There are five common instances in which a company cannot acquire trademark protection for a term or logo:
• Nonuse. Trademark rights are derived from the continued use of a mark in commerce. If there is a significant break in the chain of trademark usage, the owner may lose rights under a principal known as abandonment. Abandonment can occur in many ways, but the most common way is nonuse, that is, the mark is no longer used in commerce and there is sufficient evidence that the owner intends to discontinue use of the mark. For example, the owner of a mark for hotel services closed its hotels and failed to use the mark on similar services for a period of thirty years. This was sufficient proof that the owner abandoned the mark. Under the Lanham Act, a trademark is presumed to be abandoned after three years of nonuse. This presumption does not mean that the mark is automatically classified as abandoned after three years of nonuse. It means that the burden of proof shifts to the owner of the mark to prove it is not abandoned. The owner must prove an intention to resume commercial use.
• Generics and genericide. A generic term describes an entire group or class of goods or services. For example, the terms “computer,” “eyeglasses,” and “eBook” are all generic terms. The public associates these terms with a type of goods, not a specific brand. For example, there are many brands of computers—Gateway, Dell, and Sony—but there is no brand of computer known simply as Computer. If protection were granted to generics, one company would have a monopoly and could stop all others from using the name of the goods. For example, if only one company could use the term “Jam,” any other company would be prevented from using that term with their brand of jam. Consumers are used to seeing a generic term used in conjunction with a trademark (for example, Avery labels or Hewlett-Packard printers). From a grammatical point of view, generics are generally nouns, trademarks are generally adjectives, and the generic term almost always follows the trademark. On some occasions a company invents a new word for a product (for example, Kleenex for a tissue). That term may function so successfully as a trademark that the public eventually comes to believe that it is the name of the goods, not the trademark. This is what happened with the term “cellophane.” This word, originally a registered trademark of the DuPont corporation, became so popular that consumers began to think of cellophane as the generic term for the clear plastic sheets. Other famous terms to move from trademark to generic are “aspirin,” “yo-yo,” “escalator,” “thermos,” and “kerosene.” The process of moving from trademark to generic is referred to as genericide.
• Confusingly similar marks. A mark will not be registered or otherwise protected under trademark law if it so resembles another mark currently registered or in use in the United States so as to cause confusion among consumers. This standard, known as “likelihood of confusion,” is a foundation of trademark law. Many factors are weighed when considering likelihood of confusion. These factors are derived from the case of Polaroid Corp. v. Polarad Elect. Corp., 287 F.2d 492 (2d Cir. 1961). However, the most important “confusion factors” are generally the similarity of the marks, similarity of the goods, degree of care exercised by the consumer when purchasing, intent of the person using the similar mark, and any actual confusion that has occurred.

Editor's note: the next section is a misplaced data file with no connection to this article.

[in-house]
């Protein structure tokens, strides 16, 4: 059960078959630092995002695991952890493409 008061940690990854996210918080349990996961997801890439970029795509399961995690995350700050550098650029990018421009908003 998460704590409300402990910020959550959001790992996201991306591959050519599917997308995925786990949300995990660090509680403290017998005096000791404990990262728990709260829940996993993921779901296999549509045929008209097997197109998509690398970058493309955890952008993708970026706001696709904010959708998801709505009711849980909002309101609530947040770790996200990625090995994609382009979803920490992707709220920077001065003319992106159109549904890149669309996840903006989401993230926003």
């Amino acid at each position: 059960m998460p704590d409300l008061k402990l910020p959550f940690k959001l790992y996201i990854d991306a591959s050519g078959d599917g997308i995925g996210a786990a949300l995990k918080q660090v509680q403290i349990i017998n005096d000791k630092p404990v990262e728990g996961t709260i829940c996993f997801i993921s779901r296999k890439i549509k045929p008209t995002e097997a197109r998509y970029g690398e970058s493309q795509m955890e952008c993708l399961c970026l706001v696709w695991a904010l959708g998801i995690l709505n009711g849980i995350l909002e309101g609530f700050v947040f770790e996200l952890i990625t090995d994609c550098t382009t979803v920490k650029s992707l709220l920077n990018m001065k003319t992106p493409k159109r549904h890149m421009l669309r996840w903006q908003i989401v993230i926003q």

• Weak marks. A weak (or descriptive) trademark will not be protected unless the owner can prove that consumers are aware of the mark and associate it with their product or service (“secondary meaning”). There are three types of weak marks: descriptive marks, geographic marks that describe a location, and marks that are primarily surnames (last names). When an applicant attempts to register a weak mark, the U.S. Patent and Trademark Office (USPTO) will permit the applicant to submit proof of distinctiveness or to move the application from the Principal Register to the Supplemental Register. If the applicant fails to prove distinctiveness (known as secondary meaning), the USPTO will reject the application. If the applicant disagrees with the USPTO decision, the applicant can appeal the decision to the federal district court.
• Functional features. Trademark law, like copyright law, will not protect functional features. Trademark disputes about this issue (sometimes referred to as functionality) arise in cases involving product shapes or product packaging (sometimes referred to as trade dress). Unfortunately, there is no simple definition for “functional,” because this area of law is always evolving. Generally, a functional feature is essential to the usability of a product. That is, the feature is necessary for the item to work. When the feature is not necessary for the item to work, it will be protected under trademark law. For example, the body of an electric guitar can be made in innumerable shapes (as witnessed by oddly shaped guitars favored by musicians such as Bo Diddley, Kiss, and ZZ Top). The design of these guitars may become a trademark because the design is not dictated by the ability of the guitar to function. (The design may also be protectable as a design patent.)
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